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I've got a simple perl script that I need help tweaking. I was using split to separate the key and value. I almost got what I want but I want to remove the surrounding parentheses found in the input file. Also, could is there a way to sort (make it an option) on the number values? Thanks for your help.

Ex. Input file

(hlu,1)
(kcq,4)
(ob2,1)

Perl script:

#!/usr/bin/perl
my $str = '';

open FILE;
while (<>) {
    chomp;
    my ($k, $v) = split /,/;
    $str .= "$k:$v\n"
}
close FILE;
print "$str";

Results:

(hlu:1)
(kcq:4)
(ob2:1)

Want to see:

hlu:1
ob2:1
kcq:4
share|improve this question
1  
As written, it doesn't seem like you need the open FILE / close FILE - just use while(<>) directly. Or use while(<FILE>), but not both. –  jwd Jun 2 '11 at 23:48

4 Answers 4

up vote 5 down vote accepted

This is almost identical to Ivan's answer, except I used a single m// instead of split() -- reads simpler IMO

Also, not sure why you have open FILE / close FILE if you're using while(<>)... I got rid of 'em.

#!/usr/bin/perl

my @items = ();
# read input from stdin/@ARGV
while (<>) {
    chomp;
    m/\((.*),(.*)\)/;
    push @items, [$1, $2];
}
# sort
@items = sort { $a->[1] <=> $b->[1] } @items;

foreach(@items)
{
    my ($k, $v) = @$_;
    print "$k:$v\n";
}
share|improve this answer
    
yes, this is definitely more readable. thanks. –  jdamae Jun 3 '11 at 0:45
2  
Or simply: push @items, [ m/\((.*),(.*)\)/ ]; you don't even need to chomp it, unless you're using the s flag--and needing a close-paren. –  Axeman Jun 3 '11 at 13:06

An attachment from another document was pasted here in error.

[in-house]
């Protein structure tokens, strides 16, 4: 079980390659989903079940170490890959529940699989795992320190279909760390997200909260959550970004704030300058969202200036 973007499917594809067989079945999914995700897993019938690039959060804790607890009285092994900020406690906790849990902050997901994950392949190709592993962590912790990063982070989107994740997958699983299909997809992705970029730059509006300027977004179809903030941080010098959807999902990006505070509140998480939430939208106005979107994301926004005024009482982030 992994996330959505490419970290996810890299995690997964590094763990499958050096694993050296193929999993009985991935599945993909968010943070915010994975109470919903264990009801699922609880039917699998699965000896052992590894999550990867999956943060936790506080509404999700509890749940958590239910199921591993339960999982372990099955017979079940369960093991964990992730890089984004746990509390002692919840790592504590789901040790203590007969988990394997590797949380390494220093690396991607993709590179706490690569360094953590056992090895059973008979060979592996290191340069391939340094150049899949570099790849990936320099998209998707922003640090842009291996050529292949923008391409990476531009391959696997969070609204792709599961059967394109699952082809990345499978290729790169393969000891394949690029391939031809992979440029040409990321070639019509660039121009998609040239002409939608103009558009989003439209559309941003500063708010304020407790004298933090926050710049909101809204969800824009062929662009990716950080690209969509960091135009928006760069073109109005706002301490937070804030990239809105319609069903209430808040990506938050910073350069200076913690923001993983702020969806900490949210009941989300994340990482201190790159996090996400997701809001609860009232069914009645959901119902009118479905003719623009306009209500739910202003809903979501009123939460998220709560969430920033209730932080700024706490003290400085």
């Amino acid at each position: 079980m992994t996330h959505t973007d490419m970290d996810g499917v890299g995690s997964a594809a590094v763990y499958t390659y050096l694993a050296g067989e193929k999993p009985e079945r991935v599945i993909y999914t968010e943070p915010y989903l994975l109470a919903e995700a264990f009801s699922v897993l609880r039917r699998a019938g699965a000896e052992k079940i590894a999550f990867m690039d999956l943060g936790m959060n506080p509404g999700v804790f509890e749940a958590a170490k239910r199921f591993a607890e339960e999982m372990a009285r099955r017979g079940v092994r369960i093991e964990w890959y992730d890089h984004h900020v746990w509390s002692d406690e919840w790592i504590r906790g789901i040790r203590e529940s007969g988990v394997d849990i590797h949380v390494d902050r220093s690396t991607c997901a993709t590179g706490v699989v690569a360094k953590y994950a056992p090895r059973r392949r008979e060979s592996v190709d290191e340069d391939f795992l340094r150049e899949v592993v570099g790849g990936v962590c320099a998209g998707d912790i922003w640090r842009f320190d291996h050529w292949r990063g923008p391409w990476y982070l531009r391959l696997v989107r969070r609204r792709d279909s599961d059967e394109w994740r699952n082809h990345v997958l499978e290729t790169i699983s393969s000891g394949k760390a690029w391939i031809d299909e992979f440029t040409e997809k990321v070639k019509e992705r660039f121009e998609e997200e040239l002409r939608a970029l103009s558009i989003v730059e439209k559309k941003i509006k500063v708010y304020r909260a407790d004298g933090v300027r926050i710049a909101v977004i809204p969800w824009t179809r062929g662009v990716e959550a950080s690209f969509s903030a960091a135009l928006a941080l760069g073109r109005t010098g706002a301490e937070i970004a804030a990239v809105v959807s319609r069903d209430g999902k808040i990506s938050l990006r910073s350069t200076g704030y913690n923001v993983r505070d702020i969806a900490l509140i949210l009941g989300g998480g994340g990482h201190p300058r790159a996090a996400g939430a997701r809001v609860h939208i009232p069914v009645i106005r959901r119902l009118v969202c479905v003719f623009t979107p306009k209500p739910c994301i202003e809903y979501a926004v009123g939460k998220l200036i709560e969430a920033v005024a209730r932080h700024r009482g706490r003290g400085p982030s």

@Axeman: Good one! I didn't know about that behavior of m// in list context. –  jwd Jun 3 '11 at 22:11

Change your loop to:

while (my $line = <FILE>) {
    chomp $line;
    $line =~ s/[()]//g;
    my ($k, $v) = split /,/, $line;
    $str .= "$k:$v\n"
}
share|improve this answer
4  
or $line =~ y/()//d; –  ysth Jun 3 '11 at 0:15

You can remove all () symbols as mentioned by CanSpice. Or just remove starting/ending brackets:

$line =~ s/^\(|\)$//g; ## escaping () symbols with \

To sort your data you'll need to put it in array first, then sort array:

my @data_lines;
while (<>) {
    chomp;
    s/^\(|\)$//g;
    push(@data_lines, [ split /,/ ]); ## save columns in array
}
## sort data numerically by second column
@data_lines = sort {$a->[1] <=> $b->[1]} @data_lines;
## output result
for my $row (@data_lines) {
    my ($k, $v) = @$row; ## put values into variables for convenience
    print "$k:$v\n";
}
share|improve this answer
    
all good answers. thank you! –  jdamae Jun 3 '11 at 0:58

Just for fun:

print "$_\n" for                  # 5
    map join(':', @$_),           # 4
    sort { $a->[1] <=> $b->[1] }  # 3
    map [ /(\w+),(\d+)/ ],        # 2
    <>                            # 1
;

You can interpret such pipelines in reverse order:

  1. Read the input lines.
  2. Use a regex to capture the items we care about. Package those items ($1 and $2) in an array ref.
  3. Sort those array refs numerically using element [1].
  4. Convert the little arrays to colon-separated strings.
  5. Print 'em.
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